Thanks for the responses guys and yeah, math may be my friend, but I’m treating it like a significant other…as in it’s a love/hate relationship. I actually did go to the math lab as it turns out because the teacher offered to show up in the evening there for anyone who wanted to ask questions, work problems, etc. and that’s basically like handing gold-coated candy to a student if he/she is having trouble with the material so I jumped on that…took the exam today and I think worst-case scenario is a B+ so that ended up working itself out after all.

I would just like for once to see where math any higher than algebra has relevance to medicine though for doctors…algebra is used in everything so that’s a no-brainer but are we ever going to actually use calculus?

I’m so glad to see this posting and find that I am in good company. I like math, but only if I understand the concept and process to get the solution. Then it is like doing some kind of puzzle. I found however, that after 13 years have past since my algebra, the precalculus review of algebra problems is more than challenging. I had a person with a masters in mathematics tell me that they work very hard to create difficult math problems for the text books and that as the math level increases the problems are actually easier. Also, later in life, there really are few instances that we have to jump through these math hoops again. I am taking the same approach of flash cards for formulas and lots of practise problems until it seems perhaps not easy but less difficult.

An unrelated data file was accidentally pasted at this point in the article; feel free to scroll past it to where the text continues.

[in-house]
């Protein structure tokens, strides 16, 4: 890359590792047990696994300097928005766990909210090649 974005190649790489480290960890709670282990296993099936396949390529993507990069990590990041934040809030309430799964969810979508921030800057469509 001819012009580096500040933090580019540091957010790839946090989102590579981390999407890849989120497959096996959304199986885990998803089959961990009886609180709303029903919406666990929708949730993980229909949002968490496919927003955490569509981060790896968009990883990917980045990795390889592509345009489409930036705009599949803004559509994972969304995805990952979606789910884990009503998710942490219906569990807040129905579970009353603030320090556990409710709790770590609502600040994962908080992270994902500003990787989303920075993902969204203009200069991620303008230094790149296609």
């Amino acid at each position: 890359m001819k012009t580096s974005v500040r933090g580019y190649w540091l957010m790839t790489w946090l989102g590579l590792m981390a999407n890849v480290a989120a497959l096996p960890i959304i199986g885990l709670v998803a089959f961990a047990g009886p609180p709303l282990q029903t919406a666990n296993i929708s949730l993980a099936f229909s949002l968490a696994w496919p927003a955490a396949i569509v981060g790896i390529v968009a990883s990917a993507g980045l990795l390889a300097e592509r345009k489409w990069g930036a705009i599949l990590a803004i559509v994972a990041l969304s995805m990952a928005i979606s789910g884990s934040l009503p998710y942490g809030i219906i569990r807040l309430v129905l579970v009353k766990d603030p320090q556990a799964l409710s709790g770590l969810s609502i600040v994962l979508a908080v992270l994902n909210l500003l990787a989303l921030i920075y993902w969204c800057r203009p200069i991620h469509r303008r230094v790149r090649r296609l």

• dreamchaser Said:
I'm so glad to see this posting and find that I am in good company. I like math, but only if I understand the concept and process to get the solution. Then it is like doing some kind of puzzle. I found however, that after 13 years have past since my algebra, the precalculus review of algebra problems is more than challenging. I had a person with a masters in mathematics tell me that they work very hard to create difficult math problems for the text books and that as the math level increases the problems are actually easier. Also, later in life, there really are few instances that we have to jump through these math hoops again. I am taking the same approach of flash cards for formulas and lots of practise problems until it seems perhaps not easy but less difficult.

Right, that's exactly how I am, if I understand the math then I'm content but if I don't then I'm beyond irritated. I'm finding index cards certainly help a lot since it's hard to remember all those formulas. My math teacher made an interesting statement last week though, she said no math problem is hard, just some are time consuming. I suppose that sort of makes sense since you either know the formula or you don't, and if you don't, then there's the index cards.

It’s the time consuming part that makes the math difficult for me. If I don’t understand the concept, it takes forever to solve the problem. Usually it sends me down a bunch of rabbit trails. As a result, I have a hard time getting through the homework since I also work full time. I suppose I will just have to sleep less.

As far as using math in medicine…It depends upon what you do as a doctor.

If all you do is see patients and prescribe meds, then algebra will suffice.

If you read research articles, it is important to know how the data was analyzed in order to decide if the trial was legit or not. But this requires more knowledge of scientific method and statistics.

Calculus will help you if you participate in research, as some types of projects will require it in data aquisition and analysis.

• misscompassion Said:
As far as using math in medicine...It depends upon what you do as a doctor.